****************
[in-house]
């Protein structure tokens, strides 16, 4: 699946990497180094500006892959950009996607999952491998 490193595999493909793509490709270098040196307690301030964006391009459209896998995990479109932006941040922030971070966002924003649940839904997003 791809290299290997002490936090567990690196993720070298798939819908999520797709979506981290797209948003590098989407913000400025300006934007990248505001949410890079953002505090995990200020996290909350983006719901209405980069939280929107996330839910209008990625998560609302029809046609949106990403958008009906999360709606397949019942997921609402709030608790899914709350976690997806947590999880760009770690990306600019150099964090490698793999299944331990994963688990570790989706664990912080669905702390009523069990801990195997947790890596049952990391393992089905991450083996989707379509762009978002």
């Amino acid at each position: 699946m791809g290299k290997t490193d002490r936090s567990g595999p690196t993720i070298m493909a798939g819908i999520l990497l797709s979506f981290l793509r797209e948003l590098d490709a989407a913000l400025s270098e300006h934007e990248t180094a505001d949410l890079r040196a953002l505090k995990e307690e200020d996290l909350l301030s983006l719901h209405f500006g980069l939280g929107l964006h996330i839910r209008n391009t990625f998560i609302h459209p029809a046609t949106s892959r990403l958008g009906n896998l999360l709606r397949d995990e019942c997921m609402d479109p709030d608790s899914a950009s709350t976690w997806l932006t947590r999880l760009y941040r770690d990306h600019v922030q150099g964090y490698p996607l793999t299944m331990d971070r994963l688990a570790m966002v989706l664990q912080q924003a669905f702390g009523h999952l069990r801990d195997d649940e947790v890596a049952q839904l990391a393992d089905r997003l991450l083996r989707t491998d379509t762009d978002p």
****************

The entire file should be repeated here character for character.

[in-house]
């Protein structure tokens, strides 16, 4: 699946990497180094500006892959950009996607999952491998 490193595999493909793509490709270098040196307690301030964006391009459209896998995990479109932006941040922030971070966002924003649940839904997003 791809290299290997002490936090567990690196993720070298798939819908999520797709979506981290797209948003590098989407913000400025300006934007990248505001949410890079953002505090995990200020996290909350983006719901209405980069939280929107996330839910209008990625998560609302029809046609949106990403958008009906999360709606397949019942997921609402709030608790899914709350976690997806947590999880760009770690990306600019150099964090490698793999299944331990994963688990570790989706664990912080669905702390009523069990801990195997947790890596049952990391393992089905991450083996989707379509762009978002």
């Amino acid at each position: 699946m791809g290299k290997t490193d002490r936090s567990g595999p690196t993720i070298m493909a798939g819908i999520l990497l797709s979506f981290l793509r797209e948003l590098d490709a989407a913000l400025s270098e300006h934007e990248t180094a505001d949410l890079r040196a953002l505090k995990e307690e200020d996290l909350l301030s983006l719901h209405f500006g980069l939280g929107l964006h996330i839910r209008n391009t990625f998560i609302h459209p029809a046609t949106s892959r990403l958008g009906n896998l999360l709606r397949d995990e019942c997921m609402d479109p709030d608790s899914a950009s709350t976690w997806l932006t947590r999880l760009y941040r770690d990306h600019v922030q150099g964090y490698p996607l793999t299944m331990d971070r994963l688990a570790m966002v989706l664990q912080q924003a669905f702390g009523h999952l069990r801990d195997d649940e947790v890596a049952q839904l990391a393992d089905r997003l991450l083996r989707t491998d379509t762009d978002p």